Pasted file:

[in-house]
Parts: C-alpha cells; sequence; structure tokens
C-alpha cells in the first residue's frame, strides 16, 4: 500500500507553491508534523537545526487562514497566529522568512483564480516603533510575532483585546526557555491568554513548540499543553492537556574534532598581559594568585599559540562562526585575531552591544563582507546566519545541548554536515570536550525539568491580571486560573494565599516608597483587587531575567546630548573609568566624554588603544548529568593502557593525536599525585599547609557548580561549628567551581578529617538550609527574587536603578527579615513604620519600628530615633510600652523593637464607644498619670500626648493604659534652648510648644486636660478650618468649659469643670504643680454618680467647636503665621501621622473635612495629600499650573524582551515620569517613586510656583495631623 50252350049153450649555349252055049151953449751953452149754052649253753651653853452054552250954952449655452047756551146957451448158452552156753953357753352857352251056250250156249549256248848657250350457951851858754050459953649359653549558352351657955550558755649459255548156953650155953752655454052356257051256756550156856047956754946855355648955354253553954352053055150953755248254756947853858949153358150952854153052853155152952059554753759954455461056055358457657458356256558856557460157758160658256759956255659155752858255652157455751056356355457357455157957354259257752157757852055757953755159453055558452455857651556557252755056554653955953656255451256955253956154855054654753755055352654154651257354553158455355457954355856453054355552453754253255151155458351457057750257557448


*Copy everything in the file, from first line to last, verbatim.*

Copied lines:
[in-house]
Parts: C-alpha cells; sequence; structure tokens
C-alpha cells in the first residue's frame, strides 16, 4: 500500500507553491508534523537545526487562514497566529522568512483564480516603533510575532483585546526557555491568554513548540499543553492537556574534532598581559594568585599559540562562526585575531552591544563582507546566519545541548554536515570536550525539568491580571486560573494565599516608597483587587531575567546630548573609568566624554588603544548529568593502557593525536599525585599547609557548580561549628567551581578529617538550609527574587536603578527579615513604620519600628530615633510600652523593637464607644498619670500626648493604659534652648510648644486636660478650618468649659469643670504643680454618680467647636503665621501621622473635612495629600499650573524582551515620569517613586510656583495631623 50252350049153450649555349252055049151953449751953452149754052649253753651653853452054552250954952449655452047756551146957451448158452552156753953357753352857352251056250250156249549256248848657250350457951851858754050459953649359653549558352351657955550558755649459255548156953650155953752655454052356257051256756550156856047956754946855355648955354253553954352053055150953755248254756947853858949153358150952854153052853155152952059554753759954455461056055358457657458356256558856557460157758160658256759956255659155752858255652157455751056356355457357455157957354259257752157757852055757953755159453055558452455857651556557252755056554653955953656255451256955253956154855054654753755055352654154651257354553158455355457954355856453054355552453754253255151155458351457057750257557448